(directed by Jennifer Lynch, starring Bill Pullman and Julia Ormond)

Two FBI agents, Elizabeth Anderson (Julia Ormond) and Sam Hallaway (Bill Pullman), arrive at a local police station in the Santa Fe desert to investigate a series of murders. They interrogate three Witness|eyewitnesses: Police officer Jack Bennet, the meth-addict Bobby, and Stephanie, an eight-year-old girl, whose family was murdered by two figures dressed in jumpsuits and latex masks.

The ‘’surveillance’’ of the title does not exclusively address the functioning of the government. Although she does criticize the American police with a wry sense of humour, Jennifer is primarily interested in character psychology. This is where the director’s unique aesthetics departs from that of her father.

As the surveillance commences at the police office, we come to realize that the witnesses are lying because they want to outperform their partners. Unlike Frank Booth/Dennis Hopper of ‘’Blue Velvet’’, the killers are not driven by abstract evil. Instead, they seek confirmation in the gaze of the other, whose acceptance guarantees their survival.

In this way Jennifer makes the disturbing statement that  functioning of desire enables surveillance. In our desperate craving for love, we betray our vision to accommodate the invisible gaze – what we perceive as the expectations of others.

The visual style of the film supports this. For example, the placing of the camera on both sides of the two-way mirror in the interrogation room, which suggests that the FBI agents conducting the surveillance are being watched themselves. The way certain lines in the dialog unexpectedly point to the events that unfold later in the film. This creates an omnipresent gaze, beyond linear space and time. Or Jennifer’s trademark slow motion hallucinations: an especially brilliant one shows the murderous couple experiencing agony as they try to make love, seeing past each other, unable to communicate.




The mainstream had vanished, now there was only us: bloggers, packers, kids. The more voices there are, the more spin there is. The truth becomes that much harder to find. In the end, it’s all just…noise.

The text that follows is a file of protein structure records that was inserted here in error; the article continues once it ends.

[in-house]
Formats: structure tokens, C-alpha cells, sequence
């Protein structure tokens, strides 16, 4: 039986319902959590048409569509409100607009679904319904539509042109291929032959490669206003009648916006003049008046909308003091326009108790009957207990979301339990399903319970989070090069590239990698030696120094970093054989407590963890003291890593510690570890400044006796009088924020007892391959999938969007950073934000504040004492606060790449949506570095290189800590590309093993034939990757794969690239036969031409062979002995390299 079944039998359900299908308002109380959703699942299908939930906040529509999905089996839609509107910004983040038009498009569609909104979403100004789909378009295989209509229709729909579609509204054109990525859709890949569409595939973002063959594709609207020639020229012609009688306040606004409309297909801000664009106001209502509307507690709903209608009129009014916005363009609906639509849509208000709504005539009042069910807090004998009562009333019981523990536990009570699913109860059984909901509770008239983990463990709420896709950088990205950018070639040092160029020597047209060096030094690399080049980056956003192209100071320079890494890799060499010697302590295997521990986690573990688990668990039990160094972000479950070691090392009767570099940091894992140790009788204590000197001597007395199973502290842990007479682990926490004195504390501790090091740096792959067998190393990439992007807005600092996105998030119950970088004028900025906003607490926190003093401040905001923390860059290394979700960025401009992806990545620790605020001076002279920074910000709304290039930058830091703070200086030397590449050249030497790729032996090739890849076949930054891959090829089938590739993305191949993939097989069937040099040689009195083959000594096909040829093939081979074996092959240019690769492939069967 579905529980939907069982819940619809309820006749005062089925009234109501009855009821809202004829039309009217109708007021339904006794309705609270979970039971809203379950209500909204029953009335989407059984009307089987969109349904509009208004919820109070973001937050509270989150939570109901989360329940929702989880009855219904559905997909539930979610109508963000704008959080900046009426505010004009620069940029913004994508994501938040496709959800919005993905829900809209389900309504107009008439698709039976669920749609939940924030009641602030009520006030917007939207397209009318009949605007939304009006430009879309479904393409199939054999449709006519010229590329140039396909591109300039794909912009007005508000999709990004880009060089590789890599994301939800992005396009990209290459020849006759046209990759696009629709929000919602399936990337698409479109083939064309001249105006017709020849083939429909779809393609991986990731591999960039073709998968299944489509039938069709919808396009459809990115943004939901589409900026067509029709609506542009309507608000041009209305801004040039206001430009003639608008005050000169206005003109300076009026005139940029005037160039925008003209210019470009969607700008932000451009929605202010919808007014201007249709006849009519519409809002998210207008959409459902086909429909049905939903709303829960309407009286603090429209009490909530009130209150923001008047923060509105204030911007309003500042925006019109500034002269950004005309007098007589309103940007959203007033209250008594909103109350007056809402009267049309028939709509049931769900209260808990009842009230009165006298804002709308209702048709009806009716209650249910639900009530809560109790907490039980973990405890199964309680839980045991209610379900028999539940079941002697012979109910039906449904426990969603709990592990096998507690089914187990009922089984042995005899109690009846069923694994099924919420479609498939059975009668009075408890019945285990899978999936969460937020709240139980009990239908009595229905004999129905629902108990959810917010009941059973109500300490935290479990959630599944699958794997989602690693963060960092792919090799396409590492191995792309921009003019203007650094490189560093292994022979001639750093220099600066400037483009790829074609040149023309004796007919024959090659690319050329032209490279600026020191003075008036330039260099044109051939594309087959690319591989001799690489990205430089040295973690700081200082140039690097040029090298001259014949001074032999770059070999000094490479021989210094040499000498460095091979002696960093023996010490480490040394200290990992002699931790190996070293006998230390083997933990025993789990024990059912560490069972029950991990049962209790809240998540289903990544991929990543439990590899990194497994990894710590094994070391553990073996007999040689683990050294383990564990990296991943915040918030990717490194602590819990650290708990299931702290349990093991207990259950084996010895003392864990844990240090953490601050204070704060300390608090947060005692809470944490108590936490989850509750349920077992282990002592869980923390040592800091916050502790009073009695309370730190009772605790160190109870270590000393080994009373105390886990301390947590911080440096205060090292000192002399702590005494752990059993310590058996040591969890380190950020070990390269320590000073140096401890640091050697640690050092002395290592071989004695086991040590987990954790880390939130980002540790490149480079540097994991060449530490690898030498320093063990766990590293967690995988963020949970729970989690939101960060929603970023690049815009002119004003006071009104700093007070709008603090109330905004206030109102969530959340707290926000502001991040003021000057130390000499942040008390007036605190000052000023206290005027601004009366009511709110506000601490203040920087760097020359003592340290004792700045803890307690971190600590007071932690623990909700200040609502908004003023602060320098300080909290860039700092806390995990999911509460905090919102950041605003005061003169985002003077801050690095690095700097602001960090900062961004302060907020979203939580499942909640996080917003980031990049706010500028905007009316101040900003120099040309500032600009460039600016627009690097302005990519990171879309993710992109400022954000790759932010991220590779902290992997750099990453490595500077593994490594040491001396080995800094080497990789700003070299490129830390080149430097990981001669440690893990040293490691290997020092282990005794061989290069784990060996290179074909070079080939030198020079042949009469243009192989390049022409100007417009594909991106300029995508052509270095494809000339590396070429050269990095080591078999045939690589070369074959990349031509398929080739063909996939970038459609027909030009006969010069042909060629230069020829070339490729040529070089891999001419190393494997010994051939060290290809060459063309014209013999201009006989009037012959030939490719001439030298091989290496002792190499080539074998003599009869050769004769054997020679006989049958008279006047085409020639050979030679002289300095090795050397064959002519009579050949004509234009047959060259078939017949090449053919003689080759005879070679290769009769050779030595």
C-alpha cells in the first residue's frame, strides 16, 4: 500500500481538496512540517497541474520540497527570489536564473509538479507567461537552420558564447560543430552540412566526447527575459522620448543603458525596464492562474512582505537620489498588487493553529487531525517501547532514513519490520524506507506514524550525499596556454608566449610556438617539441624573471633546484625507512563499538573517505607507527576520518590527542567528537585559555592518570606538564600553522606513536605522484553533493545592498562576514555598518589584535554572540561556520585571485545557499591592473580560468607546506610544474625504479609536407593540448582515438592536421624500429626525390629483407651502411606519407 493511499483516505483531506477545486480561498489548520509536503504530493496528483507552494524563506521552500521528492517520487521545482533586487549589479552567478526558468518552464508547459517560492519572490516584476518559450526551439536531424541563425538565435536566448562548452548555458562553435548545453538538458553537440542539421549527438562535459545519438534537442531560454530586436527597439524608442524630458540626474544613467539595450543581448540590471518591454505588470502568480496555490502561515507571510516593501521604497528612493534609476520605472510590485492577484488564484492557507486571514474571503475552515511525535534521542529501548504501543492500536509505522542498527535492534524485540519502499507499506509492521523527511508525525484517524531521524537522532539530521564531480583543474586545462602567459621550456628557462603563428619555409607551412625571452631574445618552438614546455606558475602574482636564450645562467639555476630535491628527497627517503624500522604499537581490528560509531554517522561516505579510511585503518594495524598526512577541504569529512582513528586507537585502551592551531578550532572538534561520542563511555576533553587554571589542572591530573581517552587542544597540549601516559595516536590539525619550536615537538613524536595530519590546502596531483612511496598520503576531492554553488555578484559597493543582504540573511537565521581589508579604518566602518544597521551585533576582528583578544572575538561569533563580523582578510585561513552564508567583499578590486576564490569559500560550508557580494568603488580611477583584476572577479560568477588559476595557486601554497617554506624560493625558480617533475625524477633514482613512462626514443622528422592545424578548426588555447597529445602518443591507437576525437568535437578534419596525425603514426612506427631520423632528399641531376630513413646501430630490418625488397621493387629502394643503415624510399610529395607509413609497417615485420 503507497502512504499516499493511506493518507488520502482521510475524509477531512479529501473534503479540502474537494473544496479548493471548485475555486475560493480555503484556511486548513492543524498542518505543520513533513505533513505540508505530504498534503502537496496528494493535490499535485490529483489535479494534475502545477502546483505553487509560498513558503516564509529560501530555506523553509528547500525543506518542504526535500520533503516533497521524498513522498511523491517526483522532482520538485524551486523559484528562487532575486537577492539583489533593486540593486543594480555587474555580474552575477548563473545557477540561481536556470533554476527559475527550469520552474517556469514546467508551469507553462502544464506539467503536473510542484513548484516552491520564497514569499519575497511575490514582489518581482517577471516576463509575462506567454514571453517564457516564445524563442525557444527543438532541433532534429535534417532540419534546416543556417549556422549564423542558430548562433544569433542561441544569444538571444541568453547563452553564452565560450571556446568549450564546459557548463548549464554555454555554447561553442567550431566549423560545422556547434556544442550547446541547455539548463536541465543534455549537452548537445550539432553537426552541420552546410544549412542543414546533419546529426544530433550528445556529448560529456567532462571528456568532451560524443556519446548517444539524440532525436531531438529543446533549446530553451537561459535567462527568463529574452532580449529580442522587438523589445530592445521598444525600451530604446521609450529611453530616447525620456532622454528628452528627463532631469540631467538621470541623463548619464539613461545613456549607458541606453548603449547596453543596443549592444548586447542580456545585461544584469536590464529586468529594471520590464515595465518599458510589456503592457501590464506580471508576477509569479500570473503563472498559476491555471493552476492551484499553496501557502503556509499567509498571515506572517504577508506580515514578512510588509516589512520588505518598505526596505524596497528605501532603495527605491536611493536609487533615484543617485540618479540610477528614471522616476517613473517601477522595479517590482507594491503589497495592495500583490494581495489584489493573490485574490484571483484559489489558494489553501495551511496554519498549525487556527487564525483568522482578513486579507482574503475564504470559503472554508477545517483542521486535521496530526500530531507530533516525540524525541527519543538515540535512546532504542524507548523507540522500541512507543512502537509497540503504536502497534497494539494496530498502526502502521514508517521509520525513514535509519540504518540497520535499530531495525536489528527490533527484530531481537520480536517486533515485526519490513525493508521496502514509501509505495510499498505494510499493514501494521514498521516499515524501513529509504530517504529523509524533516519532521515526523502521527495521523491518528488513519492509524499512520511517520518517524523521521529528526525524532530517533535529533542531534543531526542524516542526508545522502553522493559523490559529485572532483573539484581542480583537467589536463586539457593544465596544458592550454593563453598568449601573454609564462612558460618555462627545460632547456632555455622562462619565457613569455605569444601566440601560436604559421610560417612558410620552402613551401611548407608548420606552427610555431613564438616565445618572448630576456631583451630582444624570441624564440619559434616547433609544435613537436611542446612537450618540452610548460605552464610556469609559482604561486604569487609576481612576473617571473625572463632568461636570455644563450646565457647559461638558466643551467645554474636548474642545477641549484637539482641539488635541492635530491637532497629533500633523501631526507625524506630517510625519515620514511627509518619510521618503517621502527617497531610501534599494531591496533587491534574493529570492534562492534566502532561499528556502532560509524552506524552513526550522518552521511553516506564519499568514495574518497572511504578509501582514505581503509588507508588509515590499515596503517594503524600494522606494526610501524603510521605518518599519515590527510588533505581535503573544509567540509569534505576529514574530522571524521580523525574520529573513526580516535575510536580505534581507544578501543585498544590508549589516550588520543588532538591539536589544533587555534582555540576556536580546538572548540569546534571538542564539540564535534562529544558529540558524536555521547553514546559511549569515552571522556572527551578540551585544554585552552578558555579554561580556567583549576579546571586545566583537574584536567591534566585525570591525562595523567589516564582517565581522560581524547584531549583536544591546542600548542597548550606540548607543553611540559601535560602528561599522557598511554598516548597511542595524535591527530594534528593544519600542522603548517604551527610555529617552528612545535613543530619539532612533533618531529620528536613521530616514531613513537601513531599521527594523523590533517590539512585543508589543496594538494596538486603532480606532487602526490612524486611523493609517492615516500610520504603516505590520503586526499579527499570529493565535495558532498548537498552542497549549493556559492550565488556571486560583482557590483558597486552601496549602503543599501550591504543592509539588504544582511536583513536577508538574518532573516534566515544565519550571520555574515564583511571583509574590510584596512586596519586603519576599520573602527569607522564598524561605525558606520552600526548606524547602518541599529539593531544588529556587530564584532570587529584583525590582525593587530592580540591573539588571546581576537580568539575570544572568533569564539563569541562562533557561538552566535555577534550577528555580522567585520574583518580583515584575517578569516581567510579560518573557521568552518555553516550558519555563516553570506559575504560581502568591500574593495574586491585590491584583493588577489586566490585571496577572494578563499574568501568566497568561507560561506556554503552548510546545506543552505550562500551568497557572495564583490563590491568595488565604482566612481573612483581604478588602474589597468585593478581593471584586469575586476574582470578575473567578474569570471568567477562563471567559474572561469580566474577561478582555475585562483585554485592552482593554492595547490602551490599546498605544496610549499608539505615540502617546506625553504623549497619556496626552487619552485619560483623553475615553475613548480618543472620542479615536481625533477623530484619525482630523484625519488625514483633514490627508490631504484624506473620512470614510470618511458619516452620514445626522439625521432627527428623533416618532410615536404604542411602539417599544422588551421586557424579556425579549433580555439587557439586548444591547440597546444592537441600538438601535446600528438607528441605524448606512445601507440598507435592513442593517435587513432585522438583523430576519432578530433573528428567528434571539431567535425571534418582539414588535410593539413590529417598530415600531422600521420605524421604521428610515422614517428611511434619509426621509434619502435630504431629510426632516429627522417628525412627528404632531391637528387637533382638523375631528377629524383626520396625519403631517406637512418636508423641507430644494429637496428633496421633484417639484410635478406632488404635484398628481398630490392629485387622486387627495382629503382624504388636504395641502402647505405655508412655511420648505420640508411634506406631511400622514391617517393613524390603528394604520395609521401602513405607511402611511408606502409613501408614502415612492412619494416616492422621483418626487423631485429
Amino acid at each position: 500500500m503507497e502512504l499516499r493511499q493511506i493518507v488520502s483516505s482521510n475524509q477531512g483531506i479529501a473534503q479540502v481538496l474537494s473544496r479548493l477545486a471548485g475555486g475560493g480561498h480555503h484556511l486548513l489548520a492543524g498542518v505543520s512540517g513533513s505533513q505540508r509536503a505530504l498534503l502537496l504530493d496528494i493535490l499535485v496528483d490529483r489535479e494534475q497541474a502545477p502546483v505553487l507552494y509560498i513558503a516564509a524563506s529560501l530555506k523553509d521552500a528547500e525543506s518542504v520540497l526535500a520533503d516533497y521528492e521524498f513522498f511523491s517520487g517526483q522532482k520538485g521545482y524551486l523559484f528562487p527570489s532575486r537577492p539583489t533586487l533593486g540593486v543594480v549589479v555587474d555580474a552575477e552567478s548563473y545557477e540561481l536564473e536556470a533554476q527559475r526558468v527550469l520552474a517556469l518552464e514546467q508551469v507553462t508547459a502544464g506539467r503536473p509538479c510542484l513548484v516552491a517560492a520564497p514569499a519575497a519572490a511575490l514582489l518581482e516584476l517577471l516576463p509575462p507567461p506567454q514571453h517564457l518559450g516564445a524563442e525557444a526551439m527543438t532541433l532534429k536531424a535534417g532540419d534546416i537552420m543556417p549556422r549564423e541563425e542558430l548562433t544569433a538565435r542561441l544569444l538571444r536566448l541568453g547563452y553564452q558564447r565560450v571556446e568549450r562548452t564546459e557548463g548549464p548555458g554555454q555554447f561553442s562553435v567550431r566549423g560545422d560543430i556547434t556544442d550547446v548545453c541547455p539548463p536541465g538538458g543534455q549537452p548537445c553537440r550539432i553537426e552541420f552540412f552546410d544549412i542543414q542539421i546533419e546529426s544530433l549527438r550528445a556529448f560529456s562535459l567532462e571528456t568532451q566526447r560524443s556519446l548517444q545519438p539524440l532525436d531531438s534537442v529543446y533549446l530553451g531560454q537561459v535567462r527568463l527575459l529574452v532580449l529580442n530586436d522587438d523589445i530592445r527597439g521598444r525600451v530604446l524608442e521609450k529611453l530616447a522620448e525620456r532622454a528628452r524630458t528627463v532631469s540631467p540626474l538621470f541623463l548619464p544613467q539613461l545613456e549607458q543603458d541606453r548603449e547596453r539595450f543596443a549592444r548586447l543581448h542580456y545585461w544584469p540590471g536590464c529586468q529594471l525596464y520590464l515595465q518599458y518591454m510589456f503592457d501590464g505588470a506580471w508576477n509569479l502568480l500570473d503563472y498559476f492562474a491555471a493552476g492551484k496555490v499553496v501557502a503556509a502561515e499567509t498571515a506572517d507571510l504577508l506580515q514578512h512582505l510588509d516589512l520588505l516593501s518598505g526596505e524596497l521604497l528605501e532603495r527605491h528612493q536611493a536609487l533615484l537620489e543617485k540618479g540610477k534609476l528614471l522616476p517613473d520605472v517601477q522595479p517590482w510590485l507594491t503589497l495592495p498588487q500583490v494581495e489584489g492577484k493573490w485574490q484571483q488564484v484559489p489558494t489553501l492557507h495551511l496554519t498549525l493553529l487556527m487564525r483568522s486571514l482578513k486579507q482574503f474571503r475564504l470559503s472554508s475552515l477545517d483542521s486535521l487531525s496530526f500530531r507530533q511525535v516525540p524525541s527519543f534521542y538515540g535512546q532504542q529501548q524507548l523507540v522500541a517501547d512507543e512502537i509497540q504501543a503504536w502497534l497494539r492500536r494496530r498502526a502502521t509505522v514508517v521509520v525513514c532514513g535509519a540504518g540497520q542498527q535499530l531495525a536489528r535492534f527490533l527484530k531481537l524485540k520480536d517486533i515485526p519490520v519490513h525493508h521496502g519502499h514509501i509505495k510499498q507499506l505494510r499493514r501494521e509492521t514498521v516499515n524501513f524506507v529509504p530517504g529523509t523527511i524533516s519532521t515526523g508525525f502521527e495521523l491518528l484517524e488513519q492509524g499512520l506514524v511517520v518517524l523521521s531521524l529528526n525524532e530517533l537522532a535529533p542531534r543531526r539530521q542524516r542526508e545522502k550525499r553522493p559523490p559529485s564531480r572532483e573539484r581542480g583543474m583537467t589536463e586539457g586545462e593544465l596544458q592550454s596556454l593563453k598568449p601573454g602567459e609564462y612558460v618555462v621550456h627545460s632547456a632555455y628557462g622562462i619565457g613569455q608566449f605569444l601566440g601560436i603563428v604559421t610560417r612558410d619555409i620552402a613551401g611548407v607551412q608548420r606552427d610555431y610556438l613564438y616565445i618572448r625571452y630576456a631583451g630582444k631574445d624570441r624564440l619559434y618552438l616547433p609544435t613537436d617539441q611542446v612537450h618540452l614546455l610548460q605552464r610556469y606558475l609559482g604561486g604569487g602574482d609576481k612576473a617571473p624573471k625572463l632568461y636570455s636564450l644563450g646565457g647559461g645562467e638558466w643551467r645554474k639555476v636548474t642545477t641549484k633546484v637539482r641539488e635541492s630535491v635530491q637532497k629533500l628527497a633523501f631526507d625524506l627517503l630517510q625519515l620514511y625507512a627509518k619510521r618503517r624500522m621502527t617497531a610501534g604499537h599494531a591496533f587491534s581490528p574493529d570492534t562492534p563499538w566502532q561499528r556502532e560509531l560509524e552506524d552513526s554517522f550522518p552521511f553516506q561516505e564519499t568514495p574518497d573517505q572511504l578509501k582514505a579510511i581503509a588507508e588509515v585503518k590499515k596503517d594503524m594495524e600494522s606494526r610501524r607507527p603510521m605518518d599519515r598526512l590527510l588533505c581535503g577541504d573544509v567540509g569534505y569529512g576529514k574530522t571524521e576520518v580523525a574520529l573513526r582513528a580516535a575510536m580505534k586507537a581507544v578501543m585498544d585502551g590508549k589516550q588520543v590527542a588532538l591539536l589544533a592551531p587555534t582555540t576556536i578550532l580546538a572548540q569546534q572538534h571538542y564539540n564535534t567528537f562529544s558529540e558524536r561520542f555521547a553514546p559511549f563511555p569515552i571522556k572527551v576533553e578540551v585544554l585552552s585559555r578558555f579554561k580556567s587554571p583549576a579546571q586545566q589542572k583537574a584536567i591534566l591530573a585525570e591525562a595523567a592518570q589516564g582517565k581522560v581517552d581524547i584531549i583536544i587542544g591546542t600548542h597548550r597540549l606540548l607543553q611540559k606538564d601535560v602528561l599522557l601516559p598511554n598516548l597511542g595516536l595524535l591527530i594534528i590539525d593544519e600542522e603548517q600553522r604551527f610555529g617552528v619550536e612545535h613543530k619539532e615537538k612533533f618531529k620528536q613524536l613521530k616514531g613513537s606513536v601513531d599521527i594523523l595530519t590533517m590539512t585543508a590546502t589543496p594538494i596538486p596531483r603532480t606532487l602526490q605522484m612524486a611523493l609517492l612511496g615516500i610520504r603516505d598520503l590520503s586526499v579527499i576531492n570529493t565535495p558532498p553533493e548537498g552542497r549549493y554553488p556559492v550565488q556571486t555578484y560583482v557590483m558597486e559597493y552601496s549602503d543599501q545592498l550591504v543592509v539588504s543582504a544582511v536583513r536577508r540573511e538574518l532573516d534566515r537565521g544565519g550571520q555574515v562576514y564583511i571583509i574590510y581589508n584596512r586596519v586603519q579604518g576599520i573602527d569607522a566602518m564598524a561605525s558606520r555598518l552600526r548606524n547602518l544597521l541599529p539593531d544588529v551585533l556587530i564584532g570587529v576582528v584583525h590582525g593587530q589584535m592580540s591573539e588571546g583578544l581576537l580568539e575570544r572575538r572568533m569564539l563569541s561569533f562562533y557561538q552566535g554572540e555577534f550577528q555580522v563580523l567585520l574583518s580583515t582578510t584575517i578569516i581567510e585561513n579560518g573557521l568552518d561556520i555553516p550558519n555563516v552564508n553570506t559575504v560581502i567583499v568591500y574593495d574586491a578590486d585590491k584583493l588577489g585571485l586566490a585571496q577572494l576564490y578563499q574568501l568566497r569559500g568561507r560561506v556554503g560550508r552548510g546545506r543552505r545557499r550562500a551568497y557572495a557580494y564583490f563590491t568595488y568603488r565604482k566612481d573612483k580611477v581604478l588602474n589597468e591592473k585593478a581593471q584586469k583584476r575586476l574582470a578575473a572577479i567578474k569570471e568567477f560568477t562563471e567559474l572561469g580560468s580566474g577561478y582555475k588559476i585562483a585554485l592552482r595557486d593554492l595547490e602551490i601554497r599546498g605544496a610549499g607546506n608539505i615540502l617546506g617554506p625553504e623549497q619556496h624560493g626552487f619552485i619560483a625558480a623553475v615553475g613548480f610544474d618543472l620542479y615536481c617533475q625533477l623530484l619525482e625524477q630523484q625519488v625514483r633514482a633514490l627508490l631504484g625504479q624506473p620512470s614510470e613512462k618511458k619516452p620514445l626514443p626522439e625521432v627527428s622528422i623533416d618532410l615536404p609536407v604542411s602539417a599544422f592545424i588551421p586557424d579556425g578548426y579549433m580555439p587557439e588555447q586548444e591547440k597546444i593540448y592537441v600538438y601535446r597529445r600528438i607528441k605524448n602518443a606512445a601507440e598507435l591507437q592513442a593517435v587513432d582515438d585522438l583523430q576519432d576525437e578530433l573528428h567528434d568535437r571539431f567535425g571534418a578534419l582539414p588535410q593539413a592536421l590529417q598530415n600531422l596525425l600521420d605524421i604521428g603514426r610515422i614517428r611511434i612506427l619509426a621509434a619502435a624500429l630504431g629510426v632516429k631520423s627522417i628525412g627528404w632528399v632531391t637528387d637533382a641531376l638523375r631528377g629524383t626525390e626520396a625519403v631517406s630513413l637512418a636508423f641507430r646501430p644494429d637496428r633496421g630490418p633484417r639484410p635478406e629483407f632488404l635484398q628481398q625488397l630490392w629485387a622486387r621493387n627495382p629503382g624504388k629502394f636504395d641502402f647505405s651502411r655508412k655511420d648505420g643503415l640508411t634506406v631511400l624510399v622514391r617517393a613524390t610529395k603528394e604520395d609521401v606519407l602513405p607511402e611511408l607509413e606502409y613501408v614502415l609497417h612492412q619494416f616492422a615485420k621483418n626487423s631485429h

DIARY OF THE DEAD joins the landmark films of the 00s, e.g. David Lynch’s INLAND EMPIRE, John Carpenter’s CIGARETTE BURNS and Michael Hanneke’s CACHE, in which film (and hence, reality) runs on automatic pilot, because the film-maker as well as the audience are being controlled by a third entity. As one character in the movie puts it, ”I don’t want to make this movie, but I can’t stop the script”.

To see what a great director George A. Romero still is, compare DIARY OF THE DEAD with last year’s dud CLOVERFIELD. CLOVERFIELD was shot without a cut, stretching credibility to an absurd point. All throughout the movie, one couldn’t figure out how the protagonists managed to run their video camera while being chased by Godzilla. You ended up not caring about the characters, or the film as a whole.

The noise in this typographic design reveals the film’s key theme: there’s no reality outside of the recording.

Conversely, Romero builds suspense on the unexpected cuts, interruptions or noises that occur because the cameras run out of power. In a crucial scene, the main character is recording zombies in a hospital. The camera’s battery runs out in the middle of a scary attack. The viewer is instantaneously made aware of his addiction to the video signal, his desire to continue watching. On the other hand, the cut confronts us with the fear that if the video signal was interrupted, we would perish as well – even though the signal would eventually continue.

Another example: in this shot a character is looking into the mirror, which reflects numerous surveillance monitors; he is being recorded by another character in the movie; the camera tilts to the left, and he’s recorded by a third character… the point of view shot constantly shifts in DIARY OF THE DEAD. This creates the frightening impression that our already-fragmented identity can only be held together by cameras.

Steven Shaviro put it succinctly in his ultimate take on the film:

Though the female protagonist sarcastically suggests that, if her boyfriend does not videotape an incident, then it hasn’t happened, in fact everything that happens belongs to the realm of images on screens — regardless of whether or not his videocamera is around to capture it. It is not that the world has become unreal to us because we always view it mediated through cameras and screens; but rather that, since everything in the world has proliferated imagistically and virally, by contagion, in the way zombies proliferate and communicate their own condition to others — that therefore cameras and screens and computers are in fact the only tools we have left to cope with the world and its realities. This goes along with the shift from a situation where everyone watches images on television, to one where everyone owns a camera and actively captures/produces images.